Day 11, A journey to Ness and the rare machair habitat

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26 June 2013

My journey takes me north again today, to the Butt of Lewis and Ness, to meet with Jayne, a local dancer, who has been dancing for most of her life. Step dance was always done in the Western Isles but the tradition had almost died out when Jayne was introduced to it at the age of 18. She talks of the strong connection she felt to the dance on that first meeting, and of the older generations who can remember their parents tapping out the tunes, reminiscent of the existence of Step Dance on the island in days gone by. Step dance is traditionally danced “Close to the Floor”. It is an energy that is taken from the earth.

We talk of the special culture and traditions of Ness, the dialects that change from village to village, and things specifically Niseach. Jayne is another that points out to me that Ness loyalty to traditions, language and a vibrant culture might be put down to the 27 miles of distance that separates them from the main town of Stornoway. “We’re so far away from the main town”, she says “and we’re all very proud of our heritage and our culture and our language”

We go for a walk along the cliffs, where the sturdy pink sea thrift tumbles from cliff top to rock ledges, trembling in winds whipped up from a crashing sea; and we visit the historical society where Jayne’s ancestors, and others from the villages, tell their stories from the walls and the books and the folders that fill the rooms.

When I leave Jayne and head back down the western coast road, I detour to the coastal machair and spend what is left of the day walking there. The machair is a delicate bobbing mass of pink and white, purple and yellow, heavy with scent, and humming with insect life, crowned by skylarks, oystercatchers, plovers … In the approach to the sea colours stretch into the distance, blurring into a mass of predominant yellow buttercup where it meets white sands, and then the turquoise of the sea. On my right, cottages straddle a distant green slope. As I sit amongst the flowers, bees buzz in and out of hearing against a constant ocean roar. The place is heady with life.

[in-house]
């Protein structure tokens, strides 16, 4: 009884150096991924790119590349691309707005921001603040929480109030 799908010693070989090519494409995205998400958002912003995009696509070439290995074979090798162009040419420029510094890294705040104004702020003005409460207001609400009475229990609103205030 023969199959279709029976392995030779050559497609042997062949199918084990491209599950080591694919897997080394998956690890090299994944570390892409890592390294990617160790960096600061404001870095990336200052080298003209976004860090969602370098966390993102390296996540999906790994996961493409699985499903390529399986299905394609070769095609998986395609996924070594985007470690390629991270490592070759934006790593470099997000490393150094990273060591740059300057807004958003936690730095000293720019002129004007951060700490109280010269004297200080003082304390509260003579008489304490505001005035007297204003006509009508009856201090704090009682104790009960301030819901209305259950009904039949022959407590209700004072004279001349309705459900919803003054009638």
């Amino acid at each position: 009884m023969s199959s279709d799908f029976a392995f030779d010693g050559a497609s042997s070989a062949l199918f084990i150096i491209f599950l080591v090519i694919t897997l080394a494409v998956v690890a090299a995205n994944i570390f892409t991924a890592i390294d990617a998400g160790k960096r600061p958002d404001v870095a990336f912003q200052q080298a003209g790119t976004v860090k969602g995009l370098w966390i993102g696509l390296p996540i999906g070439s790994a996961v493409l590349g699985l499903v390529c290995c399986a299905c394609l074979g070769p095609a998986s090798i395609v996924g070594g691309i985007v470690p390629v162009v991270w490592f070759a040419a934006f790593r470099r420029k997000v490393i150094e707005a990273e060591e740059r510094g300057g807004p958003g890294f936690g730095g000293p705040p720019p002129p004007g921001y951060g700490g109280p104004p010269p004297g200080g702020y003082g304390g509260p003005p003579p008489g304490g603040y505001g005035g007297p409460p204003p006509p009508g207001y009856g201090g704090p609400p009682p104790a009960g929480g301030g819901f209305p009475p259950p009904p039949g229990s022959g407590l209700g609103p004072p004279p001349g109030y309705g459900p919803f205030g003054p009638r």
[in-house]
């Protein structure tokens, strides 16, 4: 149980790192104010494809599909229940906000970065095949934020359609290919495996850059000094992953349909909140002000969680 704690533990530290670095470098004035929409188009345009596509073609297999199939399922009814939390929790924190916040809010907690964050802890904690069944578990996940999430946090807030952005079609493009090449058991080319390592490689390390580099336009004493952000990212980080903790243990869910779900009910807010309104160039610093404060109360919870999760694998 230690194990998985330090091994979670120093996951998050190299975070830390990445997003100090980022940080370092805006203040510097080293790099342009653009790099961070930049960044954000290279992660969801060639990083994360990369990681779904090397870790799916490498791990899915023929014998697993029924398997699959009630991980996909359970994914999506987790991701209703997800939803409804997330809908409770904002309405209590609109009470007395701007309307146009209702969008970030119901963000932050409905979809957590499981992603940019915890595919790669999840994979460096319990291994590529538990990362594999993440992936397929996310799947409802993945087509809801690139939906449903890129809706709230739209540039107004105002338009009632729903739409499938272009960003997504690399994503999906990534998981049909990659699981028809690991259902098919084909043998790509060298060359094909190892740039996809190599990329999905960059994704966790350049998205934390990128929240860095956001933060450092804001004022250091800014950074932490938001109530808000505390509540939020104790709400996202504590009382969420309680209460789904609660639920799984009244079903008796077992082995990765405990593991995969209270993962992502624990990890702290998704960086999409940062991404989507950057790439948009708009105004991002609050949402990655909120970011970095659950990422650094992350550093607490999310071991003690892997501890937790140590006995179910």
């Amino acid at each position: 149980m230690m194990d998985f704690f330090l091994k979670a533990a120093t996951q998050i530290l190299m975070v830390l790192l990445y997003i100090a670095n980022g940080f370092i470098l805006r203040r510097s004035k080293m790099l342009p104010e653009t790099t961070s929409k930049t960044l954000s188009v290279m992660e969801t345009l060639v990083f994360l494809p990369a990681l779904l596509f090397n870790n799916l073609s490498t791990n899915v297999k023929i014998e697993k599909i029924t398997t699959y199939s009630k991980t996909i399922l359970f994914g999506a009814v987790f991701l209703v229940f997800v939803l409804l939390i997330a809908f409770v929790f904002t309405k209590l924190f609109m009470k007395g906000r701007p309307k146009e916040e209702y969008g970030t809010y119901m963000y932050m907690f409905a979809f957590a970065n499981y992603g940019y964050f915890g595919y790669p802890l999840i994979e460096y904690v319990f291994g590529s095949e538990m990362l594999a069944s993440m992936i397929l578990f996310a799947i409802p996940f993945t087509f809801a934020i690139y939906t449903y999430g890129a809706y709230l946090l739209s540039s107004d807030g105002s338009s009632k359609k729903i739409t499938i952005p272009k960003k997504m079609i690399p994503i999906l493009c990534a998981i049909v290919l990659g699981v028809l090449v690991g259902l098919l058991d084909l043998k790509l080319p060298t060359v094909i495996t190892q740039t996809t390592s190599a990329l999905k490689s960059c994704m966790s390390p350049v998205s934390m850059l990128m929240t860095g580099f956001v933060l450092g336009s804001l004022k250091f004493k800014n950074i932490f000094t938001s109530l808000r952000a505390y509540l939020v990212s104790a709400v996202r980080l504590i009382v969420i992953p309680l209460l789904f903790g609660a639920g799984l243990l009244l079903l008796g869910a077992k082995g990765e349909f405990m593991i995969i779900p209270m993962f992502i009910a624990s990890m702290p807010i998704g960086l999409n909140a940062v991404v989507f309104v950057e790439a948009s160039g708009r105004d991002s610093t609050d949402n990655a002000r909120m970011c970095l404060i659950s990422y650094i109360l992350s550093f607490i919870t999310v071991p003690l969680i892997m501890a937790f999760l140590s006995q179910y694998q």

Some machair facts are available on the blog Digital Resources page, but here are a few:

Machair soil is sandy and full of ground up shell from the sea. It has been traditionally crofted over the years and fertilised with seaweed; rotational crops allow for the seeding and profusion of the wild flowers.

Machair is one of the rarest habitats in Europe and half the Scottish Machair occurs in the Outer Hebrides. There can be up to 45 species of wild flower in a one square metre area and 17,000 wader pairs were counted nesting in Uist. There is a rare bee that is found here which is no longer found on the mainland.

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Day7, A Summer Solstice at Callanish Standing Stones and the Community of Ness

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21 June 2013

I am driving the road to Ness again today to meet with Donald MacSween. Sweeny, as Donald is known, has a croft and is showing me round, introducing me to the sheep and the chickens, and taking me to the family peat bank and the moorland common grazing.

The peat bank is not beside the house but out on the moor. Sweeny machine cuts the family peats but many still use a tairsgear, a long wooden handle with an angled blade at the end. There is renewed popularity in the use of the peats for fuel, and the cruach (peat stacks), traditionally curved and tapered to a point, can be seen across the islands, black and rich-smelling; rough with aged and partially decomposed moss and vegetation.